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Val McDermid did a great job reimagining the story of Lady Macbeth. He prefaces that little is known about the couple, and historians have discovered that Shakespeare's version needs to be revised. The author did his research. The storyline challenges historical narratives by presenting a counternarrative that amplifies the resilience of its female protagonist and how the fight for power is treacherous. The novella is a fresh perspective on a woman who defied expectations.

I received an Advanced Readers Copy of this ebook in exchange for an honest review. Thank you, NetGalley and Grove Atlantic.

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Val McDermid takes on the story of Queen MacBeth, starting with history and mixing in her own truth. Full of love and treachery, friendship and betrayal, I found it a fascinating read.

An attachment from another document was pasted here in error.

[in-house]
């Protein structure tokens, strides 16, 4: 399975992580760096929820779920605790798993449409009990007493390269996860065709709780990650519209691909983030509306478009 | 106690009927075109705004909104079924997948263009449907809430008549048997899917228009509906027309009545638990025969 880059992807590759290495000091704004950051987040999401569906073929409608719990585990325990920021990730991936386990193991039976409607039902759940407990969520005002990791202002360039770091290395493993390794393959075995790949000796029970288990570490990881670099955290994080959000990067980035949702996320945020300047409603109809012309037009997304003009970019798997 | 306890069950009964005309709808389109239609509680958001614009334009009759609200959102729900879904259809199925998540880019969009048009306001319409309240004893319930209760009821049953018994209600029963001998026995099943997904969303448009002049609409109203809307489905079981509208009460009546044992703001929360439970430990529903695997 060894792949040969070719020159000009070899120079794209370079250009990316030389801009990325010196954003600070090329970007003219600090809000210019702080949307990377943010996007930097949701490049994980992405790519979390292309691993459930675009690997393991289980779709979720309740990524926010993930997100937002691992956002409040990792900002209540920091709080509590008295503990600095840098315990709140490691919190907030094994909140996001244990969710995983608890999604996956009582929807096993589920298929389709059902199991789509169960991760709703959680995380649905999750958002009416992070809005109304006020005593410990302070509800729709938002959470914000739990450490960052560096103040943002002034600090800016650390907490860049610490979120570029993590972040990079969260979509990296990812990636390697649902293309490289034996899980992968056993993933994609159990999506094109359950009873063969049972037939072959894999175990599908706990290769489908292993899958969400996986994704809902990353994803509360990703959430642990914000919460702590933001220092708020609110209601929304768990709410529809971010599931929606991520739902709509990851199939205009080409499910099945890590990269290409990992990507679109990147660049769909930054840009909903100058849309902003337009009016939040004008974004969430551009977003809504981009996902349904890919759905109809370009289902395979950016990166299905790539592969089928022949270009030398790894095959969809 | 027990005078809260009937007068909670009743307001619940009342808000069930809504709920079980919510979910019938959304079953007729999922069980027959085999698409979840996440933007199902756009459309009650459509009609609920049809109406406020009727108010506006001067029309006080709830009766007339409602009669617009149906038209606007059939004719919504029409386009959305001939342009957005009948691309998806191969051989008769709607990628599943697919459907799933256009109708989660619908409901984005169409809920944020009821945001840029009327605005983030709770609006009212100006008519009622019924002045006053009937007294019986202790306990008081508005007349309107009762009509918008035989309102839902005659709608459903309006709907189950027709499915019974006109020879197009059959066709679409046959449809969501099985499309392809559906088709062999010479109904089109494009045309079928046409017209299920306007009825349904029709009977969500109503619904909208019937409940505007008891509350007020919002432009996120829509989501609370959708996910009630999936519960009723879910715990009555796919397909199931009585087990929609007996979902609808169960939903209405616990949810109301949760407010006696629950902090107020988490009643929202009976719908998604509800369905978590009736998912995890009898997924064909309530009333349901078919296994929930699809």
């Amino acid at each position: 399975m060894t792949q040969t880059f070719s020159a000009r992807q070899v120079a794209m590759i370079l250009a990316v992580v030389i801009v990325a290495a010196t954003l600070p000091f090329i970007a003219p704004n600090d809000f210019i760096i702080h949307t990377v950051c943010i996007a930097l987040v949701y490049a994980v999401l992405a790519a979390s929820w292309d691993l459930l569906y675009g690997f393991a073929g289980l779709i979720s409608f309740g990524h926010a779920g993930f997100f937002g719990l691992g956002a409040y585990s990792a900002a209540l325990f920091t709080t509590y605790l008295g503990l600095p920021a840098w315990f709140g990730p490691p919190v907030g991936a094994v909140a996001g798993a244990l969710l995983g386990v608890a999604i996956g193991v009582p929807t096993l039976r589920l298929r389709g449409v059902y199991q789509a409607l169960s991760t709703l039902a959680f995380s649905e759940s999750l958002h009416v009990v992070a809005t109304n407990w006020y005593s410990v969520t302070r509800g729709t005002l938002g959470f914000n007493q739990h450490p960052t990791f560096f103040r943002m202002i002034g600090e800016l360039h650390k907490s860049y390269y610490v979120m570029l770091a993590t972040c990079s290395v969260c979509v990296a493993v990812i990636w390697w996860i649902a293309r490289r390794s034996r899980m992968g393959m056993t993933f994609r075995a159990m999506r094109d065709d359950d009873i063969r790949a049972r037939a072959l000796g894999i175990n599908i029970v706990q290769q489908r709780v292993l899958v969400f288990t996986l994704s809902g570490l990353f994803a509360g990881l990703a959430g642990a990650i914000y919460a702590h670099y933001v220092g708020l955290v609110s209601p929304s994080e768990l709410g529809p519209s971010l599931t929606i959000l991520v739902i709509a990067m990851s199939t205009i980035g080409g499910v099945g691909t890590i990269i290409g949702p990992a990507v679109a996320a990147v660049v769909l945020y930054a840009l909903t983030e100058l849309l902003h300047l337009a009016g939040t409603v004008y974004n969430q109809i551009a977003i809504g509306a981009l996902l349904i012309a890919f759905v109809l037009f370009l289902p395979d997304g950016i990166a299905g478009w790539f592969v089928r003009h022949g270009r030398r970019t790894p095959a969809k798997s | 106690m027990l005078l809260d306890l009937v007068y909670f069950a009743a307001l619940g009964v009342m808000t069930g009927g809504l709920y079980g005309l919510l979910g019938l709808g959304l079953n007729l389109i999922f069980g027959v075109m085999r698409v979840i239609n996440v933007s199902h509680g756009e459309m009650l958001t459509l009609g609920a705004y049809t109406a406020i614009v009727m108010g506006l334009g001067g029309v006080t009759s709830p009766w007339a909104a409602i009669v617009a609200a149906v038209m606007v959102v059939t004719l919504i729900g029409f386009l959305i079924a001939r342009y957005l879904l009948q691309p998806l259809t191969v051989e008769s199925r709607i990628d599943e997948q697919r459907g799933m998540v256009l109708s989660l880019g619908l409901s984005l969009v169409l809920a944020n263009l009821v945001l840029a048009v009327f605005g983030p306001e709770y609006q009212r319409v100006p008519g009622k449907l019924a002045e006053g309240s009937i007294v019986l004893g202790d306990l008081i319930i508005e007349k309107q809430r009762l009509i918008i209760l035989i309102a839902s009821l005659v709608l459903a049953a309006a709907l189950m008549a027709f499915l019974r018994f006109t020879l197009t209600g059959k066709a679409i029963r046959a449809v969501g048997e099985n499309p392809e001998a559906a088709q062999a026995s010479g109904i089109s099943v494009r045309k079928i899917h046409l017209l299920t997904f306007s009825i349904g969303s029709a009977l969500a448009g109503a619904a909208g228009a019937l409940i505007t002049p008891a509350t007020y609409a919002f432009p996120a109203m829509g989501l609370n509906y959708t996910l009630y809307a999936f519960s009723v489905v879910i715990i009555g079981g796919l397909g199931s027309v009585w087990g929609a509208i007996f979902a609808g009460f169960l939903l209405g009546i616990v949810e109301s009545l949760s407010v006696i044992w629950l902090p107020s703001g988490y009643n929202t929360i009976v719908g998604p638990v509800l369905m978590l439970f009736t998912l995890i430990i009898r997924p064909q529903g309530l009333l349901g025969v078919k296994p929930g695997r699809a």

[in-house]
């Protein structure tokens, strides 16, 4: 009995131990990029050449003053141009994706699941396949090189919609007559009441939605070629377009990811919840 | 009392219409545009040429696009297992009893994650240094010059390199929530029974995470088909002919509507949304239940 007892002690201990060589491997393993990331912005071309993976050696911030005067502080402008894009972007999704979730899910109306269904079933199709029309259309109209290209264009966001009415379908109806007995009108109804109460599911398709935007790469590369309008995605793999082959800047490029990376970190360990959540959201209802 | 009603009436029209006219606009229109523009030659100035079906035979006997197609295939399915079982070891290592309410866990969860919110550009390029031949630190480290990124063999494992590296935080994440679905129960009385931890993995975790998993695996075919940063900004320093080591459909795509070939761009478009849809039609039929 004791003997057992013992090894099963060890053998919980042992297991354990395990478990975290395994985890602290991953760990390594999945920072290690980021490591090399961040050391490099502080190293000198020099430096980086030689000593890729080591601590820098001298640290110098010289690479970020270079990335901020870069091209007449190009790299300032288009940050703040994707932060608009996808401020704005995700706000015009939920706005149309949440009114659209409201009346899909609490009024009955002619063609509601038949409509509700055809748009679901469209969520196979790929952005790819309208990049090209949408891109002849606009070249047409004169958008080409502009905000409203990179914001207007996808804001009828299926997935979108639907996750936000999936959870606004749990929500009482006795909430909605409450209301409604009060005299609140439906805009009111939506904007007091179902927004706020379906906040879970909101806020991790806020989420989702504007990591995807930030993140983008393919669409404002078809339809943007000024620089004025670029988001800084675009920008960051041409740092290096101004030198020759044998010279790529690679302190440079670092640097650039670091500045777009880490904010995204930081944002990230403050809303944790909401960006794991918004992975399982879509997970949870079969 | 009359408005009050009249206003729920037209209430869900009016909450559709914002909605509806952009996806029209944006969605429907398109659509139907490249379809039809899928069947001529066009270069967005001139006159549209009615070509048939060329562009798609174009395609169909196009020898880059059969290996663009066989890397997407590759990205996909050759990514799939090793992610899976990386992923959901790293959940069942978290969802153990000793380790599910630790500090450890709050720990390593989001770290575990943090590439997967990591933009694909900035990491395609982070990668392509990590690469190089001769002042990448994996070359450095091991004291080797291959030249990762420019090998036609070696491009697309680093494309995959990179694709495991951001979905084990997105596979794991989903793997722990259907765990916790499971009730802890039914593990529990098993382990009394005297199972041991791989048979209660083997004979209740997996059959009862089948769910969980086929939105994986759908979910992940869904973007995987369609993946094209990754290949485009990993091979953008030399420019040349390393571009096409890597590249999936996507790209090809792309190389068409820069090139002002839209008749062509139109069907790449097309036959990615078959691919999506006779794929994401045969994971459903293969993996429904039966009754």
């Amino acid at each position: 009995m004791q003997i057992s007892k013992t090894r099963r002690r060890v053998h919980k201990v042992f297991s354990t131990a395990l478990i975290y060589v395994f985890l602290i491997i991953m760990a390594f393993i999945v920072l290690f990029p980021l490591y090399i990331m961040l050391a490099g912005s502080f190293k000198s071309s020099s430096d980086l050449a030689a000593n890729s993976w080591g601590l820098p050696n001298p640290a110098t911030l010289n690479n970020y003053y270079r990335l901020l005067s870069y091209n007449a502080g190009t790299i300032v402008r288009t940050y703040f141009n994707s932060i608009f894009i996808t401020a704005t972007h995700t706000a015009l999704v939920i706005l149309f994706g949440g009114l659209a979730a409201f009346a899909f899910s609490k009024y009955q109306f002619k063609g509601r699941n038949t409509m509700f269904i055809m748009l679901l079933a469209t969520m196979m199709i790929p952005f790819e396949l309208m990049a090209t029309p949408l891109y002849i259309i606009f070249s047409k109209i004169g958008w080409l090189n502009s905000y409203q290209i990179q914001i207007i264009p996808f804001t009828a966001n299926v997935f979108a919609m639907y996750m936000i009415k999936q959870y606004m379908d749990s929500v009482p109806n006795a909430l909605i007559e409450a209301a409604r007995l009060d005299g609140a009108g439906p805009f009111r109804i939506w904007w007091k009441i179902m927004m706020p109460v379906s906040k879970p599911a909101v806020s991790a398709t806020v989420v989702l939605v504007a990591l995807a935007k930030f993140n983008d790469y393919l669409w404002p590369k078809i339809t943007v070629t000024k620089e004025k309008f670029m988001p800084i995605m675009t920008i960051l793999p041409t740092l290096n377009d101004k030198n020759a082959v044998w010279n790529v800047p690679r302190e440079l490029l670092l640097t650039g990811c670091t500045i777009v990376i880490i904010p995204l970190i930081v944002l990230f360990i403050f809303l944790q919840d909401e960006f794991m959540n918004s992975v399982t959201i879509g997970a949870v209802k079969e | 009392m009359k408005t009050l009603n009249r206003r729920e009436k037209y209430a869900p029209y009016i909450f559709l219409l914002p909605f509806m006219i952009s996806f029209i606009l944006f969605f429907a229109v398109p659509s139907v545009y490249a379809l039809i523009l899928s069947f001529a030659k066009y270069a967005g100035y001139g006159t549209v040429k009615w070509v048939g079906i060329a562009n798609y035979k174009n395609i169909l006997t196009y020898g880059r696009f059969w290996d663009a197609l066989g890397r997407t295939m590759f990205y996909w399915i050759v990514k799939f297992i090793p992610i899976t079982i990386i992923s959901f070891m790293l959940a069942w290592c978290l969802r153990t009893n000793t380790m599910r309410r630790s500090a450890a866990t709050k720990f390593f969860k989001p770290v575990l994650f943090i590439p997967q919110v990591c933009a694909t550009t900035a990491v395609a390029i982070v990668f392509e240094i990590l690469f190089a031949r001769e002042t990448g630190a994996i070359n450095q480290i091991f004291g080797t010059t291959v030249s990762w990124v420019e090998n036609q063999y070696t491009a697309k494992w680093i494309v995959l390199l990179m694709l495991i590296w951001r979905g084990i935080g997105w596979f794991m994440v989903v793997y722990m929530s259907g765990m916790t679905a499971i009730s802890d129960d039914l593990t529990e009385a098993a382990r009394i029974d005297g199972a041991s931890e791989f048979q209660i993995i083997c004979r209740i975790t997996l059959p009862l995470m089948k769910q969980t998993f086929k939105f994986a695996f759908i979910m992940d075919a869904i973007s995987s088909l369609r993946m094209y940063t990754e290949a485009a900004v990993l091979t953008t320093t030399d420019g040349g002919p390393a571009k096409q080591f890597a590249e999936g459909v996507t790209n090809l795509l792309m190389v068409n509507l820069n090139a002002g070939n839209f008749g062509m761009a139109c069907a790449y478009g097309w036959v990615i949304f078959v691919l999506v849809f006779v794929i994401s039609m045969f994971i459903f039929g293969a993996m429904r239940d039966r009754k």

Thank you to NetGalley and Grove Atlantic for this DRC.
#QueenMacbeth#NetGalley

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An interesting retelling/adaptation of a classic Shakespearean work. The style of the prose was a bit anachronistic for me, as I expected more of a blend of classic writing within the modern text. Nevertheless, the characters were compelling and relatable and the overall plot was engaging and moved at a good pace.

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It is not an easy thing to undertake to re-imagine a narrative about a woman that has been extensively investigated through one of Shakespeare's most famous plays. In Val McDermid's short novella, Queen MacBeth, the re-telling has been achieved with the most lyrical prose and provides a wonderful and captivating insight into the character.

Gruoch (Queen MacBeth) and her lifelong friends Eithne, Aife and LIgath, find themselves four years after the death of King MacBeth hiding in a monastery. Their lives are in danger, as King Malcolm's loyal supporters are drawing close, for even without a husband, Gruoch ability to scheme means she is still a threat.